Effect of decay on ultrasonic velocity and attenuation measurements in wood

Megan McGovern, Adam Senalik, George Chen, Frank C. Beall, Henrique M Reis

Research output: Chapter in Book/Report/Conference proceedingConference contribution

Abstract

Loblolly pine (Pinus taeda) wood cube specimens were exposed to Gloeophyllum fungus (Gloeophyllum trabeum) for increasing periods of time ranging from one week to twelve weeks. The corresponding mass of each of these specimens was recorded before and after they were subjected to the controlled decay. Using X-ray computed tomography (CT) the specimens' corresponding mass loss due to decay and corresponding densities were calculated. For each of the three principal material directions of these specimens with controlled decay, ultrasonic longitudinal and (polarized) shear velocity measurements along with the corresponding attenuation measurements are presented. The measurements were carried out using longitudinal and shear ultrasonic transducers with a center frequency of 100 kHz. A steel delay line was used because of the relative small size of the wooden specimens relative to the used wavelengths. Waveform averaging was used along with the phase-slope method to measure velocities. It was observed that the velocities increase with increasing frequency and decrease with increasing amount of decay, while the corresponding attenuations increase with increasing frequency and with amount of decay.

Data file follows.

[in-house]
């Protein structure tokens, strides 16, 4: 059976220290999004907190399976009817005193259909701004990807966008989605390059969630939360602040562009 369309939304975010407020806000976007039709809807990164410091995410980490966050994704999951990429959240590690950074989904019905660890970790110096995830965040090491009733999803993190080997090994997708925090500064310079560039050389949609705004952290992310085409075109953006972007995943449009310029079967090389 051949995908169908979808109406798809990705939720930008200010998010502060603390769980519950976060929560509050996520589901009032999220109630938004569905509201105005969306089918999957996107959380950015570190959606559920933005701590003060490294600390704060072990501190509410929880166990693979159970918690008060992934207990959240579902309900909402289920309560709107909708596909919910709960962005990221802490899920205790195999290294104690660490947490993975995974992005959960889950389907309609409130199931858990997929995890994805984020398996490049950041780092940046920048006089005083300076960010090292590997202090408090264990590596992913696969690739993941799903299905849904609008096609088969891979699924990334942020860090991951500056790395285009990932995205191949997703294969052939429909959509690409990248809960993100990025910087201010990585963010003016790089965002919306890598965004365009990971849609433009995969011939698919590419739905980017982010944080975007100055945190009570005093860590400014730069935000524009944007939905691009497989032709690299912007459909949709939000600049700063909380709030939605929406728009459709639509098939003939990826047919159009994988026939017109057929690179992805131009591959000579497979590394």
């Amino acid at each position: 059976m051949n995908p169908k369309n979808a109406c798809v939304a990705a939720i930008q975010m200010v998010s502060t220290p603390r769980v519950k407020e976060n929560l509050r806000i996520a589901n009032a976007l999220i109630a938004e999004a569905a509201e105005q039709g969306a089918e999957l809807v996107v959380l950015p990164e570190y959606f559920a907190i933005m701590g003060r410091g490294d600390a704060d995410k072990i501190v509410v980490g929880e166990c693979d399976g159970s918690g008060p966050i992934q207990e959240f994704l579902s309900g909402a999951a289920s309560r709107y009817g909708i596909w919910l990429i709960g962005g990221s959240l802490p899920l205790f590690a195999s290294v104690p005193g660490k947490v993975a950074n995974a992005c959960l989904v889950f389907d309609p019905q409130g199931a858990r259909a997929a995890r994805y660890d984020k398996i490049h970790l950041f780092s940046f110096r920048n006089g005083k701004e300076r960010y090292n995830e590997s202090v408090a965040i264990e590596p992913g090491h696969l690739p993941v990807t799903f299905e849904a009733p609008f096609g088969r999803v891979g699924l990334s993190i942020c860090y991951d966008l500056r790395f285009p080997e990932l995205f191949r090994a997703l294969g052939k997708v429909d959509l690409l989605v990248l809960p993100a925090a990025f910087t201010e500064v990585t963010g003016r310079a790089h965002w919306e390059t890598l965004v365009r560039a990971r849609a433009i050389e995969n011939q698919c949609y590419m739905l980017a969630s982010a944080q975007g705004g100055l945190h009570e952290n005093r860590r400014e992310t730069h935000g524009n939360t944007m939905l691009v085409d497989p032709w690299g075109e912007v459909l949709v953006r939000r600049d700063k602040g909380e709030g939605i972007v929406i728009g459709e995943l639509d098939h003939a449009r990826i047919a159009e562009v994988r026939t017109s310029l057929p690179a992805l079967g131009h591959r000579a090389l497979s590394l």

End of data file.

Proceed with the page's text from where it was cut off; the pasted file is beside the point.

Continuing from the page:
Original languageEnglish (US)
Title of host publicationSensors and Smart Structures Technologies for Civil, Mechanical, and Aerospace Systems 2011
Volume7981
DOIs
StatePublished - May 26 2011
EventSensors and Smart Structures Technologies for Civil, Mechanical, and Aerospace Systems 2011 - San Diego, CA, United States
Duration: Mar 7 2011Mar 10 2011

Other

OtherSensors and Smart Structures Technologies for Civil, Mechanical, and Aerospace Systems 2011
CountryUnited States
CitySan Diego, CA
Period3/7/113/10/11

Keywords

  • attenuation
  • Loblolly pine
  • rot
  • ultrasonic velocity
  • wood
  • wood decay
  • X-ray computed tomography

ASJC Scopus subject areas

  • Applied Mathematics
  • Computer Science Applications
  • Electrical and Electronic Engineering
  • Electronic, Optical and Magnetic Materials
  • Condensed Matter Physics

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